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Ghost 2003 and 4 kB sector size (Read 18382 times)
Christer
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Ghost 2003 and 4 kB sector size
Jan 25th, 2012 at 3:57pm
 
To be able to get Ghost 2003 working with Windows 7, one of the things to remember when installing Windows 7 is to pre-partition and pre-format the drive from within e.g. Windows XP to get the partitions aligned correctly.

Now, the new drives have 4 kB sectors with 512-byte emulation. I have read the Advanced Format Technology Brief from Hitachi but am not sure that I understand.

On page 3, they distinguish "Advanced Format Aware Operating Systems" from "Legacy Operating Systems". As I understand it, this difference is what we have utilized when pre-partitioning and pre-formating. To be able to use the new drives, this can not be done and in concequence, Ghost 2003 is "out".

Am I right?
 

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Re: Ghost 2003 and 4 kB sector size
Reply #1 - Jan 25th, 2012 at 5:03pm
 
@
Christer

Just some brief comments as I'm interested to hear what Dan has to say about this situation.

First, you can't create 2048 sector aligned partitions with WinXP so when you create your partitions prior to installing Win7, use a 2048 sector aware tool. You can use Diskpart from a Win7 DVD. I use BIBM.

This web page has interesting information...

http://www.terabyteunlimited.com/kb/article.php?id=546
 
 
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Re: Ghost 2003 and 4 kB sector size
Reply #2 - Jan 25th, 2012 at 5:29pm
 
Using Diskpart....

boot from a Win7 disk
at the Install Windows screen, press SHIFT F10 to get a Command prompt

type diskpart and press Enter
list disk
select disk 0 (use the number relevant to your HD)
list disk (there will be an * next to your selected disk)
clean (use this if you want to delete all partitions on the selected HD)
create partition primary size=80000 (use whatever size in MiB you desire)
select partition 1
active
format fs=ntfs quick 
assign
exit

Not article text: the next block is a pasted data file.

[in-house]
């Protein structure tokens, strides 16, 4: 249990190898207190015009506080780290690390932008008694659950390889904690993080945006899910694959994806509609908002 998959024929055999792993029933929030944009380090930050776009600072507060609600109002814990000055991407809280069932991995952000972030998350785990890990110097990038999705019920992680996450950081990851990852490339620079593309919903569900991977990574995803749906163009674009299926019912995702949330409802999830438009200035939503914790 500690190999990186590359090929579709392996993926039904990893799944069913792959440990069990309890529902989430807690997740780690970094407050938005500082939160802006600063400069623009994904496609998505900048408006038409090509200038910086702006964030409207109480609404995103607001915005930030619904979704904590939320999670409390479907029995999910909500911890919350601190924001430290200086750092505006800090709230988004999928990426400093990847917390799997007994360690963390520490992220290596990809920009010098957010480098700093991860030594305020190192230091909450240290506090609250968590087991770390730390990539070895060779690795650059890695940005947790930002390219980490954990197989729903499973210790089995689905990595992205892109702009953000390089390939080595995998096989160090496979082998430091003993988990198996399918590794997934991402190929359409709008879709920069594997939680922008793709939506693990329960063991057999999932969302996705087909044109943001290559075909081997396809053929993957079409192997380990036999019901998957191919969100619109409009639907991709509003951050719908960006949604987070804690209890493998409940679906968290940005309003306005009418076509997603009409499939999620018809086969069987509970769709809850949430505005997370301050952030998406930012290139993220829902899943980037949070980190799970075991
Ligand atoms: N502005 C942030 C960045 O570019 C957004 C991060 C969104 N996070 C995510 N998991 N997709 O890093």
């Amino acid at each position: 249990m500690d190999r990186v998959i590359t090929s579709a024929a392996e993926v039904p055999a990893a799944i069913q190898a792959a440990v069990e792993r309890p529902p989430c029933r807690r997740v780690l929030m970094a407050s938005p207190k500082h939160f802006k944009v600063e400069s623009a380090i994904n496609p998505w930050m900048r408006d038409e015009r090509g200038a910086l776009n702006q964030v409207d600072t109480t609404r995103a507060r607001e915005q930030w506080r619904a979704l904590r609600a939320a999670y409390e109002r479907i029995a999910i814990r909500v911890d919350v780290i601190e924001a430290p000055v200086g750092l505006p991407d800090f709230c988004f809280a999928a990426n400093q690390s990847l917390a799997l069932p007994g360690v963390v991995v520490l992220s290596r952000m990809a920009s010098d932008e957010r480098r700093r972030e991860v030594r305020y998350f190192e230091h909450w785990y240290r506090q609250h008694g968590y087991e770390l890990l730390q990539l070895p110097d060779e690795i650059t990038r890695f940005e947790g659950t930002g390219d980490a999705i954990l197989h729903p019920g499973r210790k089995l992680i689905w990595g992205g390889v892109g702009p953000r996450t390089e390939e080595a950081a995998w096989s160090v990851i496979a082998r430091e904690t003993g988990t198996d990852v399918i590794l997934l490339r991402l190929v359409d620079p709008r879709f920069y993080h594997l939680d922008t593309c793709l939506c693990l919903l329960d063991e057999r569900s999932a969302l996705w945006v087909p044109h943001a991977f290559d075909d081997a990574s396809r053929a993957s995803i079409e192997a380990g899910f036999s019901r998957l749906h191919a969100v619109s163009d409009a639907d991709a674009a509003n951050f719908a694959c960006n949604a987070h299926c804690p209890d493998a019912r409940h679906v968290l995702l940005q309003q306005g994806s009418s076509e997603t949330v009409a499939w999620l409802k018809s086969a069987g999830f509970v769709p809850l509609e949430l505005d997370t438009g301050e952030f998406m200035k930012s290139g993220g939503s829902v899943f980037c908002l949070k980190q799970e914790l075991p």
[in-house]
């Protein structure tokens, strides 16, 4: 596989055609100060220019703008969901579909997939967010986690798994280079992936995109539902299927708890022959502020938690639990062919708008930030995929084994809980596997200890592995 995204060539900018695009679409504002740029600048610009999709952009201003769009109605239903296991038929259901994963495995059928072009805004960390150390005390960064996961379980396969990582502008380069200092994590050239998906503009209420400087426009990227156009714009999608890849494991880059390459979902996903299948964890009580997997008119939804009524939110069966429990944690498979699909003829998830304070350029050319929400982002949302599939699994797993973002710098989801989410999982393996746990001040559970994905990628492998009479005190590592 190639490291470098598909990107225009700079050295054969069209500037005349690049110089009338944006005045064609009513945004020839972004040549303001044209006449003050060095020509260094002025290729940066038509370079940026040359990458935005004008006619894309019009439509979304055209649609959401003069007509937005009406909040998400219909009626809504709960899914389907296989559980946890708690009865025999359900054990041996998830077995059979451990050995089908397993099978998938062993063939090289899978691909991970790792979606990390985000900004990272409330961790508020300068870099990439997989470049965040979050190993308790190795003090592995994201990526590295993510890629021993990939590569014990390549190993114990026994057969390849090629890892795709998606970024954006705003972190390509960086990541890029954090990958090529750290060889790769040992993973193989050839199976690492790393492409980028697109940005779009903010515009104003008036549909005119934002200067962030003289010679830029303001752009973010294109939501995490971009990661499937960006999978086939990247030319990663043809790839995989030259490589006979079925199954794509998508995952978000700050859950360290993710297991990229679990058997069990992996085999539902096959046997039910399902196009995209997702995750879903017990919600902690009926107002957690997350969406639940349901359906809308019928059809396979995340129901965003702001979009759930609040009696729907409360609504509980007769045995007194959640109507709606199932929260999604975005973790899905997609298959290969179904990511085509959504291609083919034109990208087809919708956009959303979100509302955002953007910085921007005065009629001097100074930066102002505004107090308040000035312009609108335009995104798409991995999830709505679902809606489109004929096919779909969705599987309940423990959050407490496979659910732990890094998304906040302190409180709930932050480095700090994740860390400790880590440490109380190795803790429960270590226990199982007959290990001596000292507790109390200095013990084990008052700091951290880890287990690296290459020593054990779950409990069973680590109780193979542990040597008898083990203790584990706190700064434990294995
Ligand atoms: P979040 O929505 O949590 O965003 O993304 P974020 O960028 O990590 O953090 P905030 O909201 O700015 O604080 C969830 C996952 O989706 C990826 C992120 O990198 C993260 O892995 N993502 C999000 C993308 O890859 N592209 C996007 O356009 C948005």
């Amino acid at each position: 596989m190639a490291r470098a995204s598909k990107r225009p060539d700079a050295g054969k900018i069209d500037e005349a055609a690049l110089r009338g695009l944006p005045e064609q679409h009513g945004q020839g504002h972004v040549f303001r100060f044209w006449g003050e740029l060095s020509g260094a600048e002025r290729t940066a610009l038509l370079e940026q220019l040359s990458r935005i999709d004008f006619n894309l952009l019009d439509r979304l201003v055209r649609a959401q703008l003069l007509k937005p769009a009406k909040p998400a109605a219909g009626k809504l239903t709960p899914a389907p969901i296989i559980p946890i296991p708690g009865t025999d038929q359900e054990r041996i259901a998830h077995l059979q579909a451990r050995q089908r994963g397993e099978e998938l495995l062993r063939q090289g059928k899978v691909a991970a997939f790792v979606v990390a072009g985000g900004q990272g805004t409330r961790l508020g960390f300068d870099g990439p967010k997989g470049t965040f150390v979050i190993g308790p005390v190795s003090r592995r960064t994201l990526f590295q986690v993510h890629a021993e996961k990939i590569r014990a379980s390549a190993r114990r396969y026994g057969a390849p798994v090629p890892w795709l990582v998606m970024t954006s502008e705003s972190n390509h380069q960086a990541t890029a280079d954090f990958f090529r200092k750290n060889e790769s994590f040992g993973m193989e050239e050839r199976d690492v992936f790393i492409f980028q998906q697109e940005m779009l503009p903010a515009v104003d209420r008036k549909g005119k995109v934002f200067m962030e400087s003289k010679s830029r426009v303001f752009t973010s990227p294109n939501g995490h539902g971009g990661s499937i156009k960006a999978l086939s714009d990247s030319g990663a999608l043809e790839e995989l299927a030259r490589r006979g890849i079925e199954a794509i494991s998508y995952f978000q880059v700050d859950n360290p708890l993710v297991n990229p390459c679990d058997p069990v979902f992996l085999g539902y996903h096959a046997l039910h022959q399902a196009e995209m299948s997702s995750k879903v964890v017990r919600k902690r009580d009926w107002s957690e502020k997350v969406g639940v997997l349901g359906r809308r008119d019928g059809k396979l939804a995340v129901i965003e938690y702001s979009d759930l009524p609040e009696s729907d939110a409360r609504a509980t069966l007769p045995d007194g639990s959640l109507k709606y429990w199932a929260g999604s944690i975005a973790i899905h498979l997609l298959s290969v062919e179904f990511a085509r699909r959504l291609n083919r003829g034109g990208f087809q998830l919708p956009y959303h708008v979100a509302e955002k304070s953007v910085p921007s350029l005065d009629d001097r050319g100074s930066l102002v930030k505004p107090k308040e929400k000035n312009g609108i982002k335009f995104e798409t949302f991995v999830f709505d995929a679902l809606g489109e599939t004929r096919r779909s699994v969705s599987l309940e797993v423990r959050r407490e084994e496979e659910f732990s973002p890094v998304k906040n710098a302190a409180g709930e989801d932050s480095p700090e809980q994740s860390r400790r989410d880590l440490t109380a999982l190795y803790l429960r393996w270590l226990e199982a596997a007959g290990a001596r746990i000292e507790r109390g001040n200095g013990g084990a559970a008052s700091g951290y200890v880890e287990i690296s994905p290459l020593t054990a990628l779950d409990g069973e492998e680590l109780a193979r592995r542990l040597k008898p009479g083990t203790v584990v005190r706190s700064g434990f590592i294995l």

exit

You are now ready to install Win7 into this partition. You can create other partitions (using Disk Management) after Win7 is installed.
 
 
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Christer
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Re: Ghost 2003 and 4 kB sector size
Reply #3 - Jan 25th, 2012 at 5:45pm
 
Brian,
now I'm totally confused.

There must be some reason why I have partitioned and formated the drives using Windows XP. Something about "cylinder aligned as opposed to sector aligned". I don't remember exactly but Ghost 2003 works with one but not the other.

I actually installed Windows XP first, creating and formating all partitions. Next, I installed Windows 7 (replacing Windows XP), reformating in the process but keeping all partitions as created from within Windows XP.

I have to find that old thread and re-read it.
 

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Re: Ghost 2003 and 4 kB sector size
Reply #4 - Jan 25th, 2012 at 5:55pm
 
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Christer

WinXP creates Cylinder aligned partitions and they are compatible with Ghost 2003. So for your purposes that is correct. But the Advanced Format HDs may be a different matter.
 
 
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Re: Ghost 2003 and 4 kB sector size
Reply #5 - Jan 26th, 2012 at 9:14am
 
Yes, it seems like it's not "straight forward".

I found An update that improves the compatibility of Windows 7 and Windows Server 2008 R2 with Advanced Format Disks is available which seems to be included in Windows 7 SP1 and may therefore be history but it indicates that it's an issue in development.